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Occultism in Africa - Research Paper Example

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Running head: OCCULTISM IN AFRICA Occultism in Africa (name) (school) (date) Occultism in Africa Introduction Occultism easily evokes images and ideas of the mystical, the magical, and the strange. Its exact conceptualization encompasses a wide range of strange and often unexplainable practices and beliefs which border on spiritual as well as religious applications…
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Occultism in Africa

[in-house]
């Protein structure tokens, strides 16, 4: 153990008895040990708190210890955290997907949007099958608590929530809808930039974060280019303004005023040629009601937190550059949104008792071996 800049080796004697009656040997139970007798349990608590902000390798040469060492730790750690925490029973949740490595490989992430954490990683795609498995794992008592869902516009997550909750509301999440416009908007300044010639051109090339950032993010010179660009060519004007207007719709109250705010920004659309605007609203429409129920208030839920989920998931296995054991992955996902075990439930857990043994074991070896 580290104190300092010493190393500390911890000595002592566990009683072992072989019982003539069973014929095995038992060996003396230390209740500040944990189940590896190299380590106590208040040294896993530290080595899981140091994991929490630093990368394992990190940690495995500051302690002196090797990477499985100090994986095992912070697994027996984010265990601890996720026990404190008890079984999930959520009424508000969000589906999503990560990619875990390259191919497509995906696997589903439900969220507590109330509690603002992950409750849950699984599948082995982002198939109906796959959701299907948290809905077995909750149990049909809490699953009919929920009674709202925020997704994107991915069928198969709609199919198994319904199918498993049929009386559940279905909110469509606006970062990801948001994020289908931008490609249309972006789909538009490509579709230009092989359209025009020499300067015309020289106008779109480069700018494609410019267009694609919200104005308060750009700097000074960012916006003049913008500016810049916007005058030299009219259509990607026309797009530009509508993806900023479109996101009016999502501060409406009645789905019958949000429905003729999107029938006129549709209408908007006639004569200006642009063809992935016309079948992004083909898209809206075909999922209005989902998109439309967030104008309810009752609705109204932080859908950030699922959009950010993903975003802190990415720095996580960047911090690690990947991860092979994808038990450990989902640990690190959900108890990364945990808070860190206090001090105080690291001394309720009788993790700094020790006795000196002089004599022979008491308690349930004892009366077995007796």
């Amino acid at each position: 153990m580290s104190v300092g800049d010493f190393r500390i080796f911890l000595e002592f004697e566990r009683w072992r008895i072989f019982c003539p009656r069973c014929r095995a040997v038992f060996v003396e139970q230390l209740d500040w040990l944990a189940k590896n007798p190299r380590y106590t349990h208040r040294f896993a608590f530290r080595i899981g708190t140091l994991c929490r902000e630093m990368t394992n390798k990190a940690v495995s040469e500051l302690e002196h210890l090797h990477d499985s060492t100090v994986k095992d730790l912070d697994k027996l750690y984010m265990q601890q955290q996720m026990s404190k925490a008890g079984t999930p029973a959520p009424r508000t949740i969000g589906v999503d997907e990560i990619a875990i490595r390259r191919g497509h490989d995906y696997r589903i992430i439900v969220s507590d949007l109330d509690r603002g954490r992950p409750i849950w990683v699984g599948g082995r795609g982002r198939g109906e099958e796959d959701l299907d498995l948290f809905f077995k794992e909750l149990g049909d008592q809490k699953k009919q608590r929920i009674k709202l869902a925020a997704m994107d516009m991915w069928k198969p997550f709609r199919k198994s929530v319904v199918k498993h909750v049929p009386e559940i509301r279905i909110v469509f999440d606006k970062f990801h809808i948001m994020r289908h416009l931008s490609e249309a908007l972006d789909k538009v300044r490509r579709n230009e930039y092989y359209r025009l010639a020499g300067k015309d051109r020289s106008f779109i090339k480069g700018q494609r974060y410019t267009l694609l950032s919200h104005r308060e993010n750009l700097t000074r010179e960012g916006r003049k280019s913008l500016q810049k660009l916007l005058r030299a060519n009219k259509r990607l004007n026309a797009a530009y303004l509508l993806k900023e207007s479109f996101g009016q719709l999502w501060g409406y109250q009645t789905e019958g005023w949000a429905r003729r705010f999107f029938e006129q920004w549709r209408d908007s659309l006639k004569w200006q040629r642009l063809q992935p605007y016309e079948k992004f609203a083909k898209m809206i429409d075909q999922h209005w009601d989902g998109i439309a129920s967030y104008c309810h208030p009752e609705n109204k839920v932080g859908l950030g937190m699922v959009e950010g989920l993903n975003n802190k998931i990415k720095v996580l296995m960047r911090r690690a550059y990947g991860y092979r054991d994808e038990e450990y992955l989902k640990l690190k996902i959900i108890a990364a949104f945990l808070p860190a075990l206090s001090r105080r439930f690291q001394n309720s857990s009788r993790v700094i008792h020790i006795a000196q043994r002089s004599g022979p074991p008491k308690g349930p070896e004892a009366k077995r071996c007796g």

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Download file to see previous pages Initially, a general background of occultism shall be presented, followed by a brief discussion on the entry of occultism in Africa. The manifestation of occultism shall also be discussed, most especially on its various applications to general society Africa. Possible explanations on the practice of the occult in Africa shall also be explored. This essay shall end with concluding remarks and a summary of its significant points. This paper is being undertaken in order to carry out a specific assessment of how occultism manifests in Africa and whether or not it impacts on their society. Occultism, overview Occultism generally refers to the study of the occult and its related practices which may include magic, spiritualism, witchcraft, astrology, alchemy, and divination. Its interpretations are often apparent in various institutionalized religions including Gnosticism, Hermeticism, Satanism, and Wicca (Walker, 1980). Despite its seemingly negative and sinister reputation, occultism is rooted in religious ways of thinking and these roots date far back in history (Goodrick-Clark, 1985, p. 17). Occultism has also been considered in the light of Western esotericism with the renewed interest in the mysterious and the strange. For a while, alchemy was one of its applications which gained notoriety even with scientist Isaac Newton who was accused of applying occult ideas into science (Walker, 1980). These ideas were preserved by mystics and other unorthodox religions. It was said to be revived during the Nazi regime with the alleged observers wanting to understand and reconcile modern science and religion (Goodrick-Clarke, 1985). Its current applications have not gained widespread following and acceptance because its applications have not been fully explained by science. Occult in Africa Occultism in Africa is mostly of magic, mostly of the lower cult or known to be sympathetic; however the spiritual influence is seen in fetishism or what is known as the cult of the dead, juju or witchcraft, as well as the cult of the witch doctor (Spence, 2003, p. 6). Among the Bantu and the Zulu tribes, witchcraft was often practiced, but was kept secret because the results of the practice were often unfavorable or terrible. In order to track witches, a caste of witch-finders was established and their task was to seek out the witches which were mostly women (Spence, 2003). These women were known to be slightly hysterical and more intense than their other ‘normal’ female counterparts. More often than not, when any wrongdoing was discovered, these witches were rounded up and through some rituals were able to identify who the perpetrators were (Spence, 2003). In Central Africa, the occult was seen mostly through the cult of the dead and through fetishism (Spence, 2003). The cult of the dead includes practices and rituals which are practiced before and soon after a person’s death. This ritual is meant to ease the person’s passage into the afterlife, to arm him with the tools to make a successful passage into ‘other side.’ In instances of what they would consider demonic possession, a medicine man or fetish would be called in to perform rituals and administer medicinal herbs (Spence, 2003). These medicine men are actually aware, to some extent, that the person’s condition is not actually possession, but may be attributed to a disease, hence, they often use medicinal herbs ...Download file to see next pagesRead More
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